Save as taxhost.rb and supply the UID as first argument. Note: I chose 12345 off the top of my head, imagining that it was unlikely to be a virus and would make a good negative test. Turns out to be a phage!

$ ruby taxhost.rb 12249
$ ruby taxhost.rb 12721
$ ruby taxhost.rb 11709
vertebrates| human
$ ruby taxhost.rb 12345

Problematic cell lines: now in a real database

Back in July, I was complaining about the latest abuse of the word “database” by biologists: the “PDF as database.”

This led to some very productive discussion using PubMed Commons and I’m happy to report that misidentified and contaminated cell lines are now included in the NCBI BioSample database.

As the news release notes, rather alarmingly:

This problem is so common it is thought that thousands of misleading and potentially erroneous papers have been published using cell lines that are incorrectly identified

So it would be useful if there were a direct link between the BioSample record for a cell line and PubMed records in which it was used…
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Bioinformatics journals: time from submission to acceptance, revisited

Before we start: yes, we’ve been here before. There was the Biostars question “Calculating Time From Submission To Publication / Degree Of Burden In Submitting A Paper.” That gave rise to Pierre’s excellent blog post and code + data on Figshare.

So why are we here again? 1. It’s been a couple of years. 2. This is the R (+ Ruby) version. 3. It’s always worth highlighting how the poor state of publicly-available data prevents us from doing what we’d like to do. In this case the interesting question “which bioinformatics journal should I submit to for rapid publication?” becomes “here’s an incomplete analysis using questionable data regarding publication dates.”

Let’s get it out of the way then.
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Web scraping using Mechanize: PMID to PMCID/NIHMSID

Web services are great. Pass them a URL. Structured data comes back. Parse it, analyse it, visualise it. Done.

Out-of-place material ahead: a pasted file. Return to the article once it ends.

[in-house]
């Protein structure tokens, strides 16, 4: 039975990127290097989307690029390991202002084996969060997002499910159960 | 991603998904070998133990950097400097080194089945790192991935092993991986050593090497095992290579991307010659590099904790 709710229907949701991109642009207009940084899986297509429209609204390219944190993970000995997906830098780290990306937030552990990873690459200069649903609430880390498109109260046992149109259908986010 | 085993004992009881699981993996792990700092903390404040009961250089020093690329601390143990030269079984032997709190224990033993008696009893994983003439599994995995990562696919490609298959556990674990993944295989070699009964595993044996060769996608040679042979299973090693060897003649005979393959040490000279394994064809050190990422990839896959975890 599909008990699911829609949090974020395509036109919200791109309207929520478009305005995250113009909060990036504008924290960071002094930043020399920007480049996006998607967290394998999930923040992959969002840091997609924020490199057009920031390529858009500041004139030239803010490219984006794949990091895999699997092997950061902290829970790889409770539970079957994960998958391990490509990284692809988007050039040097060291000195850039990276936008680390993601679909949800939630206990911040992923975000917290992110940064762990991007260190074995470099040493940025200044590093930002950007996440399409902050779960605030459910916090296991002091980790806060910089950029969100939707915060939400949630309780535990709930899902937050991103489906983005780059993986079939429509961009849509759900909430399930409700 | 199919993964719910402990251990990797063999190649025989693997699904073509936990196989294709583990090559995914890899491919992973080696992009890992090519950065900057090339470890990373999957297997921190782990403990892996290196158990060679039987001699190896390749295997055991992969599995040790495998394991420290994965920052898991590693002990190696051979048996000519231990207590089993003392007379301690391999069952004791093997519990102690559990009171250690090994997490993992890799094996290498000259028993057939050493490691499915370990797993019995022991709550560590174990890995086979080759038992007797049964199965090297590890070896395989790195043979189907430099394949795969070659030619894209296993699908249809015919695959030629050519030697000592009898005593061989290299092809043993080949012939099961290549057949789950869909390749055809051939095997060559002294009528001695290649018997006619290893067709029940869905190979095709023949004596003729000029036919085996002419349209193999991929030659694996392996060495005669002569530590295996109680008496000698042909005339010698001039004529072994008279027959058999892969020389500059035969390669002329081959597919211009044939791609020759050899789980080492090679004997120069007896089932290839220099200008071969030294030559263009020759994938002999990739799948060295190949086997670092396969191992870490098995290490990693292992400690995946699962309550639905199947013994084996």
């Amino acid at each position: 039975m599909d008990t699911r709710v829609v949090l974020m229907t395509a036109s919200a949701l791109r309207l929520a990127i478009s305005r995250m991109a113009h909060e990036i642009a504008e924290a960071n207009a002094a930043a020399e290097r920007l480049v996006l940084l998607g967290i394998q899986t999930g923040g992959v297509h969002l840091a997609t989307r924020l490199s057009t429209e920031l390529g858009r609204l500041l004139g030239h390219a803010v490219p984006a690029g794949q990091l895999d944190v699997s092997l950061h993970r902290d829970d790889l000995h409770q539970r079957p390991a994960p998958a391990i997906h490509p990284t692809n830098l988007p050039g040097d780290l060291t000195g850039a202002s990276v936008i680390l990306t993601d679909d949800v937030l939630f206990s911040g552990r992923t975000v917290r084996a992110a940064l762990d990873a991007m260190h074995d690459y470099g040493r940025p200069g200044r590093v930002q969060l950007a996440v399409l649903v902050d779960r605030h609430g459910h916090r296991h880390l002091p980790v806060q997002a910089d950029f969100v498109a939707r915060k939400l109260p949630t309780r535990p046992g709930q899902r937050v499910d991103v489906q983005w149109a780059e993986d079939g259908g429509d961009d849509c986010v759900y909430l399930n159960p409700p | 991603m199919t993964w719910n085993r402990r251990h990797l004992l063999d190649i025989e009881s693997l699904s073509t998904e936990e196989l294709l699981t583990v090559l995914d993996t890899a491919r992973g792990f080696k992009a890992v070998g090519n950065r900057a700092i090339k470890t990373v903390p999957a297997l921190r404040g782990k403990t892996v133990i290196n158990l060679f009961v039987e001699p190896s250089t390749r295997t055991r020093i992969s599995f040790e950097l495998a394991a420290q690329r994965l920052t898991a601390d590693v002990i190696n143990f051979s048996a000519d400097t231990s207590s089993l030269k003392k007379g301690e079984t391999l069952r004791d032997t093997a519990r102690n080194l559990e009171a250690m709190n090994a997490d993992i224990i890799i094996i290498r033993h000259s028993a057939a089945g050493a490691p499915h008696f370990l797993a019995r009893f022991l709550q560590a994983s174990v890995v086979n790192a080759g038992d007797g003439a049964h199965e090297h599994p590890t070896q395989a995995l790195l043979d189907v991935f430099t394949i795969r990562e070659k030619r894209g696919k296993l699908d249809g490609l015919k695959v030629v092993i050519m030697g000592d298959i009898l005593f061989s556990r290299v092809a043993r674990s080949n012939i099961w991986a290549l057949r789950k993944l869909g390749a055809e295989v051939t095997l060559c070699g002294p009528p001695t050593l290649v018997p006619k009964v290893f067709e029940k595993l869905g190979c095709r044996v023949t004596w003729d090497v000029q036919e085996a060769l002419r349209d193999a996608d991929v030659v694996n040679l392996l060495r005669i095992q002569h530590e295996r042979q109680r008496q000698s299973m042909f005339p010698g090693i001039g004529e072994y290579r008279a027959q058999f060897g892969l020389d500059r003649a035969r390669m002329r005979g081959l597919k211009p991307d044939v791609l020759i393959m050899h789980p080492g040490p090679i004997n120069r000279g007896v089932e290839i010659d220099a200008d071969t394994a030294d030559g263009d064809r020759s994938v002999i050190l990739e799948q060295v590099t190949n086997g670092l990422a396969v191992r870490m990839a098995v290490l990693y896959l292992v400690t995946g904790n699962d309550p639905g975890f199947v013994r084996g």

Web scraping – interacting programmatically with a web page – is not so great. It requires more code and when the web page changes, the code breaks. However, in the absence of a web service, scraping is better than nothing. It can even be rather satisfying. Early in my bioinformatics career the realisation that code, rather than humans, can automate the process of submitting forms and reading the results was quite a revelation.

In this post: how to interact with a web page at the NCBI using the Mechanize library.

Read the rest…

Interestingly: the sentence adverbs of PubMed Central

Scientific writing – by which I mean journal articles – is a strange business, full of arcane rules and conventions with origins that no-one remembers but to which everyone adheres.

I’ve always been amused by one particular convention: the sentence adverb. Used with a comma to make a point at the start of a sentence, as in these examples:

Surprisingly, we find that the execution of karyokinesis and cytokinesis is timely…
Grossly, the tumor is well circumscribed with fibrous capsule…
Correspondingly, the short-term Smad7 gene expression is graded…

The example that always makes me smile is interestingly. “This is interesting. You may not have realised that. So I said interestingly, just to make it clear.”

With that in mind, let’s go looking for sentence adverbs in article abstracts.